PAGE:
The district court was right to rely on the text. Kasten v. Saint-Gobain Performance Plastics Corp., 131 S. Ct. 1325, 1331 (2011). This text's interpretation, however, is not straightforward. The provision is a mess of unpunctuated conjunctions and prepositions. Although the district court concluded that the language is unambiguous, 2011 U.S. Dist. LEXIS 111846 at *22, it is anything but. See also Edwards, 610 F.3d at 224. When dealing with ambiguous anti-retaliation provisions, we are supposed to resolve the ambiguity in favor of protecting employees. See Kasten, 131 S. Ct. at 1333-35; Crawford v. Metropolitan Government of Nashville, 555 U.S. 271, 278-79 (2009).

Junior Achievement does not quarrel with George's contention that he has satisfied the first part of §510 by "giv[ing] information" to executives such as Burk. It denies, however, that any "inquiry" occurred. The phrase "has given information or has testified or is about to testify" provides context that helps us under- stand "inquiry." The clause "has given information" covers every kind of communication, while "has testified or is about to testify" denotes a type of communication in a more formal setting, such as a trial or administra- tive hearing. The latter language implies a level of formal- ity--but not necessarily formality in "giv[ing] informa- tion". A natural inference from the fact that the statute refers to "giv[ing] information" in addition to testi- fying is that "giv[ing] information" covers informal com- munications--and, if informal communications are cov- ered, "inquiry" cannot be limited to formal proceedings.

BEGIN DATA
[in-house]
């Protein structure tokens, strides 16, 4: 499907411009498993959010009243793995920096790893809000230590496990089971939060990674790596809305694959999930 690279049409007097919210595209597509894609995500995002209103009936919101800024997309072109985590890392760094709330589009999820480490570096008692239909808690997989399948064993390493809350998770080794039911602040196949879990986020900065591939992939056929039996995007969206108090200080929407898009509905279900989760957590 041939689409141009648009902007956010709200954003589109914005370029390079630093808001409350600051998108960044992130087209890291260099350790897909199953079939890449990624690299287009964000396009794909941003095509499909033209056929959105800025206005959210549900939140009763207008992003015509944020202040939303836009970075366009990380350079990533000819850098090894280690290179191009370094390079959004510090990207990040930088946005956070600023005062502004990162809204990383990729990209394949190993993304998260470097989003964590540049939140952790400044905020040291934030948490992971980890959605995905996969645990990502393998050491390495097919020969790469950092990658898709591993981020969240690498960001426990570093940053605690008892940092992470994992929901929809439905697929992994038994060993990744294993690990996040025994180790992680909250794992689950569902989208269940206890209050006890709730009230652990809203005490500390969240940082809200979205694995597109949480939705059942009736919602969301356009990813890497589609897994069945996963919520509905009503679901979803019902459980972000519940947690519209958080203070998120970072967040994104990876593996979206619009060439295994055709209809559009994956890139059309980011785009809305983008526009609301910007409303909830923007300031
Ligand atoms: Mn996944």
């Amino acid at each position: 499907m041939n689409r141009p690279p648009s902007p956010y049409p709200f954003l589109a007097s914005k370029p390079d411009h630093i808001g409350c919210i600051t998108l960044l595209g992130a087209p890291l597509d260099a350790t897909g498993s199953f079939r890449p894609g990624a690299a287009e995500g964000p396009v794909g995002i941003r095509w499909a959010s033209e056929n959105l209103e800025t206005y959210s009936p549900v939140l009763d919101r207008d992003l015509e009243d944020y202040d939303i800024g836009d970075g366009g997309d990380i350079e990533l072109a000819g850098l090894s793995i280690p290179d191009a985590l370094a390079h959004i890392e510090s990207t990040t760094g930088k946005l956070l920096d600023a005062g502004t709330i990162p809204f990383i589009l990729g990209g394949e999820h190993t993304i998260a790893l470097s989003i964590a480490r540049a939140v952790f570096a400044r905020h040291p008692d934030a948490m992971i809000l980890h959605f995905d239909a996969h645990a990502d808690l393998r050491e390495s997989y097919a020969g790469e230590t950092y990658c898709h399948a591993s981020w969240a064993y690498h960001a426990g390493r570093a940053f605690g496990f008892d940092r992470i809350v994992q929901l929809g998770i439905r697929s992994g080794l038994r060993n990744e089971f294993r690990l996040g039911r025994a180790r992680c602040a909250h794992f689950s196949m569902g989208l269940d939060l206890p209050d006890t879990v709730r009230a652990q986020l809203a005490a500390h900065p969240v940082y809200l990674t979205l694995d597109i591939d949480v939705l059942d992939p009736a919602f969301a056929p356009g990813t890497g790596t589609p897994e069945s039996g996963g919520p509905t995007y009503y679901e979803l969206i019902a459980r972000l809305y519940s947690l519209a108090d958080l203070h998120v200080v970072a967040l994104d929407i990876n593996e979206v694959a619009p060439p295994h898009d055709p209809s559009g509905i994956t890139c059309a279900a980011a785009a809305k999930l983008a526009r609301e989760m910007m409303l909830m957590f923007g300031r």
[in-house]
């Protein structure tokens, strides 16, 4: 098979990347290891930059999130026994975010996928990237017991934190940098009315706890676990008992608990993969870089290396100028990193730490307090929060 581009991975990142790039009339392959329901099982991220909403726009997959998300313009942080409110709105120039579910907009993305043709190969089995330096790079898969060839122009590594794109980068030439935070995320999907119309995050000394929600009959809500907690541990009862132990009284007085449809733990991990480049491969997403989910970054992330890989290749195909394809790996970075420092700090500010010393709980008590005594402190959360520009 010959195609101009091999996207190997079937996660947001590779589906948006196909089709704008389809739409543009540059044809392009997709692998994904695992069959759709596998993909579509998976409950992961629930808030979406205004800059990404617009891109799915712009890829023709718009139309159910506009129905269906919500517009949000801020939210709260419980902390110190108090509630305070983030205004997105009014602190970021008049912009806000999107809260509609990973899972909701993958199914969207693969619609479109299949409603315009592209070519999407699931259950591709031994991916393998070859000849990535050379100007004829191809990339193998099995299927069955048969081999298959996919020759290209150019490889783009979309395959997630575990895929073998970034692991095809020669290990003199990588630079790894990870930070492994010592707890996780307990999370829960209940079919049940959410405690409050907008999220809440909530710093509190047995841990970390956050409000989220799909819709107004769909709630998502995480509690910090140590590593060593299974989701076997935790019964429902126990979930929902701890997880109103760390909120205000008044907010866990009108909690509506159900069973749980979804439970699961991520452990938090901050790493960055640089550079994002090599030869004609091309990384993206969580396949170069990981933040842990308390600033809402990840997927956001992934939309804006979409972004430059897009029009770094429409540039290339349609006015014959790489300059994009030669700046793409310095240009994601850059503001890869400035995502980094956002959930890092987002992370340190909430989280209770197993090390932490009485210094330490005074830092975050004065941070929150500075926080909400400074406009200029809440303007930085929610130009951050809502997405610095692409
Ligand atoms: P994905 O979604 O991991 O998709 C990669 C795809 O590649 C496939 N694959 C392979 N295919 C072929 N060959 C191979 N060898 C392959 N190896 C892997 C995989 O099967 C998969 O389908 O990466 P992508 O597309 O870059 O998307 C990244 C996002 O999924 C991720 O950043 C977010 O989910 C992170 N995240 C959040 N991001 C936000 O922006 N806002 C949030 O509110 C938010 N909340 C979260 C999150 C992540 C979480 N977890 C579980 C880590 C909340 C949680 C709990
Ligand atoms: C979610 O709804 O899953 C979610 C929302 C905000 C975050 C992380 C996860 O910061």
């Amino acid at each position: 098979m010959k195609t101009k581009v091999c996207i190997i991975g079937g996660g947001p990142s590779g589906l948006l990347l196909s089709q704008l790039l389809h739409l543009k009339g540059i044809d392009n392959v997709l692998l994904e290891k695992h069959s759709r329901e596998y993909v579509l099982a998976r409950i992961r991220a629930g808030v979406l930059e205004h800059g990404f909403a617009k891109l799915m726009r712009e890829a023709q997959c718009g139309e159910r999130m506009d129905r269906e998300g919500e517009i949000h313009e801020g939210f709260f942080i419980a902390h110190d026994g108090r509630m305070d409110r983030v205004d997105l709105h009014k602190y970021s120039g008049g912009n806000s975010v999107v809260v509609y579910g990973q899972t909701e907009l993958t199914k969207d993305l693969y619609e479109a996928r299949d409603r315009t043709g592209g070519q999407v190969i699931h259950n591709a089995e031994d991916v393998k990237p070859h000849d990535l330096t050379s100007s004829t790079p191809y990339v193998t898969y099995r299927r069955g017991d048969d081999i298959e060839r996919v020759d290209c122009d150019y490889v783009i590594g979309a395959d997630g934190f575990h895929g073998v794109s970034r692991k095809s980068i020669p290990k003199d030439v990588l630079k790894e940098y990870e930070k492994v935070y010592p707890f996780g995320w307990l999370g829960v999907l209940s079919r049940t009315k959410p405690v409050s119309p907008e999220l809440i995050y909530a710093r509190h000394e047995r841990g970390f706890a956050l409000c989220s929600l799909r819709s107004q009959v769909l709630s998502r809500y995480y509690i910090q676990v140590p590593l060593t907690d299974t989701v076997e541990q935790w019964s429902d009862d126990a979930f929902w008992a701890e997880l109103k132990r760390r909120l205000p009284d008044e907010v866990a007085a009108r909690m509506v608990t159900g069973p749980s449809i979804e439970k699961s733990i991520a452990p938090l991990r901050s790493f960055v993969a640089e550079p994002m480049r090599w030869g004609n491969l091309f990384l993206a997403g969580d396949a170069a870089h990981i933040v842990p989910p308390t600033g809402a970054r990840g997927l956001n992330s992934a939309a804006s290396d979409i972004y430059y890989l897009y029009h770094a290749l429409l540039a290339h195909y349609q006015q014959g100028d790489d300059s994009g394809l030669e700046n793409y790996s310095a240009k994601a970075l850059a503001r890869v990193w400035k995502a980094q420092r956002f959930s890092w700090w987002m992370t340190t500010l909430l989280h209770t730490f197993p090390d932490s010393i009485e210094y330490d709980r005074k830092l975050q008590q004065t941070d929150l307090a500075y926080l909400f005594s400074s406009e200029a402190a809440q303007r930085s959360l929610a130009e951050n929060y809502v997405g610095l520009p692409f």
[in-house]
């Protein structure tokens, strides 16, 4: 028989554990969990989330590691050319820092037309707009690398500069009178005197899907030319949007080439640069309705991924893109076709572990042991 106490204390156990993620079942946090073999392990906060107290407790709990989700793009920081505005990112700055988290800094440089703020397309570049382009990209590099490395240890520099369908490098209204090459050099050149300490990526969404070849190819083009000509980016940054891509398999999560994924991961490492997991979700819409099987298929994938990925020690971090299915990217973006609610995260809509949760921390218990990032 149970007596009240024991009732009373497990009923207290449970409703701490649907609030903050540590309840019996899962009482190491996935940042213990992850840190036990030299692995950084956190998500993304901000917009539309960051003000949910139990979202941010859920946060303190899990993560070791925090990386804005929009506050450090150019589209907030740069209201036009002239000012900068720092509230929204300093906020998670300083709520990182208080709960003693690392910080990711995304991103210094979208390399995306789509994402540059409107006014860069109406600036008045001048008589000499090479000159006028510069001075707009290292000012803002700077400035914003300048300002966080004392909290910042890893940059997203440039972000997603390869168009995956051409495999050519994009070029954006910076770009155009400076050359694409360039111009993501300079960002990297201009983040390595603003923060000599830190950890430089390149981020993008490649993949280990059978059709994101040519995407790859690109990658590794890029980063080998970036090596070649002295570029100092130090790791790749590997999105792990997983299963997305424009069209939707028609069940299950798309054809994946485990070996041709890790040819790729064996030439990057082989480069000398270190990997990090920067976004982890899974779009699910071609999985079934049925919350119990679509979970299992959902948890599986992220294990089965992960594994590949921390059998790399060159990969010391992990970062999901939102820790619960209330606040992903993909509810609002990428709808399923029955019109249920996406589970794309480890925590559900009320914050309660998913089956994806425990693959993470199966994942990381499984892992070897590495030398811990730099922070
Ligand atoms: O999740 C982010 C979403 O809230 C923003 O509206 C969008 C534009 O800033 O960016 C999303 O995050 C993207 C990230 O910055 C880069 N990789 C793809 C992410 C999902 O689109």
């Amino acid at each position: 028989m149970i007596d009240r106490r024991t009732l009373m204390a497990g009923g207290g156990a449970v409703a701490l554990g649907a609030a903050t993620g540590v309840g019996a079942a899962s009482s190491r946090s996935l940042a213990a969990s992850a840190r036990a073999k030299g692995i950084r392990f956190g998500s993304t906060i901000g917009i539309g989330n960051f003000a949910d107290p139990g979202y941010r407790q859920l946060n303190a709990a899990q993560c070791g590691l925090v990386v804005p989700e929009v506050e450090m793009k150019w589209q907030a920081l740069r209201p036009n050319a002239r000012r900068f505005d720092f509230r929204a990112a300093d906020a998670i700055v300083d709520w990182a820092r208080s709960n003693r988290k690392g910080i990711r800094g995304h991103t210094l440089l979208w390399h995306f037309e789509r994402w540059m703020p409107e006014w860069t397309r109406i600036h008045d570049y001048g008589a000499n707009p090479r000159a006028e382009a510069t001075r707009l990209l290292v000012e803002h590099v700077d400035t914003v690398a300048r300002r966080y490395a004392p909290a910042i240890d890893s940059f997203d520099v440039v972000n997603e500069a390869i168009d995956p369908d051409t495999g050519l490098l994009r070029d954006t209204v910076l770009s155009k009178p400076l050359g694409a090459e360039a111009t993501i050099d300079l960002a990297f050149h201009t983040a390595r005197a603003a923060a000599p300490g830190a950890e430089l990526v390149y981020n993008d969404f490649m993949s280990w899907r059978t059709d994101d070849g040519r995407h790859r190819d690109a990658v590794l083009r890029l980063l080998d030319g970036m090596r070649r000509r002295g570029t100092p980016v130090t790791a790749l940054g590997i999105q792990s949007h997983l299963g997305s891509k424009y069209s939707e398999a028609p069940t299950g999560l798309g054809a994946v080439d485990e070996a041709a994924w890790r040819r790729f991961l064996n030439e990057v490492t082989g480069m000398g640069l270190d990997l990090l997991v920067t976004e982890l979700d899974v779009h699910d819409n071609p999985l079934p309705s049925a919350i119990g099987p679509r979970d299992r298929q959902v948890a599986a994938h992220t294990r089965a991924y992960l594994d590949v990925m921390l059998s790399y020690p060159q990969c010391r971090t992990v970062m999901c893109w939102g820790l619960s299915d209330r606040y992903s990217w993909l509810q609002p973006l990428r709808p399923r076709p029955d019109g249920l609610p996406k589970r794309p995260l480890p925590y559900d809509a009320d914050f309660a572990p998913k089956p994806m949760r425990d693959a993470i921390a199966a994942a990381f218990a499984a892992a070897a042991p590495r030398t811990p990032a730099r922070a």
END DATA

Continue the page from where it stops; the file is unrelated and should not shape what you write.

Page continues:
The parties' disagreement centers on "inquiry" in the prepositional phrase "in any inquiry or proceed- ing". "Inquiry" could mean something official, such as the investigation that the Department of Labor conducts before deciding whether to file suit under ERISA, but sometimes an inquiry means nothing more than a question. Dictionaries include both formal and informal understandings of "inquiry." Junior Achievement favors the formal understandings, but Kasten warns against discarding definitions that would make sense in the statutory context. Kasten held that retaliation because an "employee has filed any complaint" (29 U.S.C. §215(a)(3)) is not limited to written filings. 131 S. Ct. at 1336. The Court found it significant that the word "filed" sometimes refers to oral statements. Id. at 1331-33. Similarly, one common usage of "inquiry" is as a synonym for "question." Unless the structure of §510 makes equating "inquiry" and "question" incongruous, Kasten tells us, we should allow the informal sense of "inquiry" as well as the formal one.

Both the initial clauses in §510 and the prepositional phrase that modifies them employ the disjunctive, which implies that informal and formal approaches are separate tracks, both of which are covered. Section 510 can be parsed this way: ((has given information) or (has testified or is about to testify)) in (any ((inquiry) or (proceeding))).

Likewise we can group the actions and settings based on formality: ((has given information) in (any inquiry)) or ((has testified or is about to testify) in (any proceed- ing)).

This understanding about which words go with which other words is not compelled by rules of grammar--the language is ambiguous--but clues including the similar ordering of the informal and formal options lend ...